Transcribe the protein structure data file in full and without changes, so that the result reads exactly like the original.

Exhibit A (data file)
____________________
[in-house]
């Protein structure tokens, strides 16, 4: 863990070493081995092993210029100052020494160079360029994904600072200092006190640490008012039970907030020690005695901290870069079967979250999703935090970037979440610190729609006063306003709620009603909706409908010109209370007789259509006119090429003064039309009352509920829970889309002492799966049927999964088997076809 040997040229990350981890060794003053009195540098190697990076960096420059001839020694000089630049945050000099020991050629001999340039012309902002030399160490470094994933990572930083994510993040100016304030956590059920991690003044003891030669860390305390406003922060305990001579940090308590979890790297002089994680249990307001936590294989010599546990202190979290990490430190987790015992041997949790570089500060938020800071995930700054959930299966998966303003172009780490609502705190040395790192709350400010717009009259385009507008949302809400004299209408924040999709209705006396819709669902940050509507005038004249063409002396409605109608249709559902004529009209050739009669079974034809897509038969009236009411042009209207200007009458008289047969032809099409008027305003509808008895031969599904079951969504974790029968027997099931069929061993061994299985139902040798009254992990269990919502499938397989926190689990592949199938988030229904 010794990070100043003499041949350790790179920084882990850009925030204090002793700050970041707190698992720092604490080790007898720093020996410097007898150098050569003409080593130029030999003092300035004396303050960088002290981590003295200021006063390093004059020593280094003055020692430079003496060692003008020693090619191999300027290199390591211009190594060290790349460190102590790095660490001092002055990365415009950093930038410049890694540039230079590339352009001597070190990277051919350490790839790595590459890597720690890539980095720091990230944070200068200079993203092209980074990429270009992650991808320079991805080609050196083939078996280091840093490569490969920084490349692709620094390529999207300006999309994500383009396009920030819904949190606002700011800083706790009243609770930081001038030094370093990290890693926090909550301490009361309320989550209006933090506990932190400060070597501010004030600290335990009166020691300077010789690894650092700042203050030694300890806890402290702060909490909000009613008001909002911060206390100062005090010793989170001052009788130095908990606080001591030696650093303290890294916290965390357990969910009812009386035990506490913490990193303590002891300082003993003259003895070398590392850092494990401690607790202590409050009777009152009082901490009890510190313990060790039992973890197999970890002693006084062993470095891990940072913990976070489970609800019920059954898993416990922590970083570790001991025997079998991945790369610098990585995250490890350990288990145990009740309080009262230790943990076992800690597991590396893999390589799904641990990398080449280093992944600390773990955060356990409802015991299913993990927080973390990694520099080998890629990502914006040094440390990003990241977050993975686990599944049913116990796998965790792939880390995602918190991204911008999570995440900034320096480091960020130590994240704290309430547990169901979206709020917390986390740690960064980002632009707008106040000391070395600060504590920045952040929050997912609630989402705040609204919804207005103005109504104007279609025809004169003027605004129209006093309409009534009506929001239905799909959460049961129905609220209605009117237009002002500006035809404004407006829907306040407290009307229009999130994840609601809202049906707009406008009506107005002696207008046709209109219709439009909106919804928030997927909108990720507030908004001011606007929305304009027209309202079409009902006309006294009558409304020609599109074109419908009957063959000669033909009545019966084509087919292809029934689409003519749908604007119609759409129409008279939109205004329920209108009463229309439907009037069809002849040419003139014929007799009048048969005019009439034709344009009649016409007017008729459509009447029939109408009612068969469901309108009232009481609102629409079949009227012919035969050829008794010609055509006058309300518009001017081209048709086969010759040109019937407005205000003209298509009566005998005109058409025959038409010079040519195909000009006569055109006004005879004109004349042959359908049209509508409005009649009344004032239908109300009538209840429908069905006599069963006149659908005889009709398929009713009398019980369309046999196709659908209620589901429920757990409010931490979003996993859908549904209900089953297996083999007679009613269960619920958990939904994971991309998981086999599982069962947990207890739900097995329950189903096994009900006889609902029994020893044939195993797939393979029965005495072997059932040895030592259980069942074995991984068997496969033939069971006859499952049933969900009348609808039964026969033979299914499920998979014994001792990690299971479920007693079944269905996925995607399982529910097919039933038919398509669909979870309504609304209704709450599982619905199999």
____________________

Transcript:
[in-house]
């Protein structure tokens, strides 16, 4: 863990070493081995092993210029100052020494160079360029994904600072200092006190640490008012039970907030020690005695901290870069079967979250999703935090970037979440610190729609006063306003709620009603909706409908010109209370007789259509006119090429003064039309009352509920829970889309002492799966049927999964088997076809 040997040229990350981890060794003053009195540098190697990076960096420059001839020694000089630049945050000099020991050629001999340039012309902002030399160490470094994933990572930083994510993040100016304030956590059920991690003044003891030669860390305390406003922060305990001579940090308590979890790297002089994680249990307001936590294989010599546990202190979290990490430190987790015992041997949790570089500060938020800071995930700054959930299966998966303003172009780490609502705190040395790192709350400010717009009259385009507008949302809400004299209408924040999709209705006396819709669902940050509507005038004249063409002396409605109608249709559902004529009209050739009669079974034809897509038969009236009411042009209207200007009458008289047969032809099409008027305003509808008895031969599904079951969504974790029968027997099931069929061993061994299985139902040798009254992990269990919502499938397989926190689990592949199938988030229904 010794990070100043003499041949350790790179920084882990850009925030204090002793700050970041707190698992720092604490080790007898720093020996410097007898150098050569003409080593130029030999003092300035004396303050960088002290981590003295200021006063390093004059020593280094003055020692430079003496060692003008020693090619191999300027290199390591211009190594060290790349460190102590790095660490001092002055990365415009950093930038410049890694540039230079590339352009001597070190990277051919350490790839790595590459890597720690890539980095720091990230944070200068200079993203092209980074990429270009992650991808320079991805080609050196083939078996280091840093490569490969920084490349692709620094390529999207300006999309994500383009396009920030819904949190606002700011800083706790009243609770930081001038030094370093990290890693926090909550301490009361309320989550209006933090506990932190400060070597501010004030600290335990009166020691300077010789690894650092700042203050030694300890806890402290702060909490909000009613008001909002911060206390100062005090010793989170001052009788130095908990606080001591030696650093303290890294916290965390357990969910009812009386035990506490913490990193303590002891300082003993003259003895070398590392850092494990401690607790202590409050009777009152009082901490009890510190313990060790039992973890197999970890002693006084062993470095891990940072913990976070489970609800019920059954898993416990922590970083570790001991025997079998991945790369610098990585995250490890350990288990145990009740309080009262230790943990076992800690597991590396893999390589799904641990990398080449280093992944600390773990955060356990409802015991299913993990927080973390990694520099080998890629990502914006040094440390990003990241977050993975686990599944049913116990796998965790792939880390995602918190991204911008999570995440900034320096480091960020130590994240704290309430547990169901979206709020917390986390740690960064980002632009707008106040000391070395600060504590920045952040929050997912609630989402705040609204919804207005103005109504104007279609025809004169003027605004129209006093309409009534009506929001239905799909959460049961129905609220209605009117237009002002500006035809404004407006829907306040407290009307229009999130994840609601809202049906707009406008009506107005002696207008046709209109219709439009909106919804928030997927909108990720507030908004001011606007929305304009027209309202079409009902006309006294009558409304020609599109074109419908009957063959000669033909009545019966084509087919292809029934689409003519749908604007119609759409129409008279939109205004329920209108009463229309439907009037069809002849040419003139014929007799009048048969005019009439034709344009009649016409007017008729459509009447029939109408009612068969469901309108009232009481609102629409079949009227012919035969050829008794010609055509006058309300518009001017081209048709086969010759040109019937407005205000003209298509009566005998005109058409025959038409010079040519195909000009006569055109006004005879004109004349042959359908049209509508409005009649009344004032239908109300009538209840429908069905006599069963006149659908005889009709398929009713009398019980369309046999196709659908209620589901429920757990409010931490979003996993859908549904209900089953297996083999007679009613269960619920958990939904994971991309998981086999599982069962947990207890739900097995329950189903096994009900006889609902029994020893044939195993797939393979029965005495072997059932040895030592259980069942074995991984068997496969033939069971006859499952049933969900009348609808039964026969033979299914499920998979014994001792990690299971479920007693079944269905996925995607399982529910097919039933038919398509669909979870309504609304209704709450599982619905199999």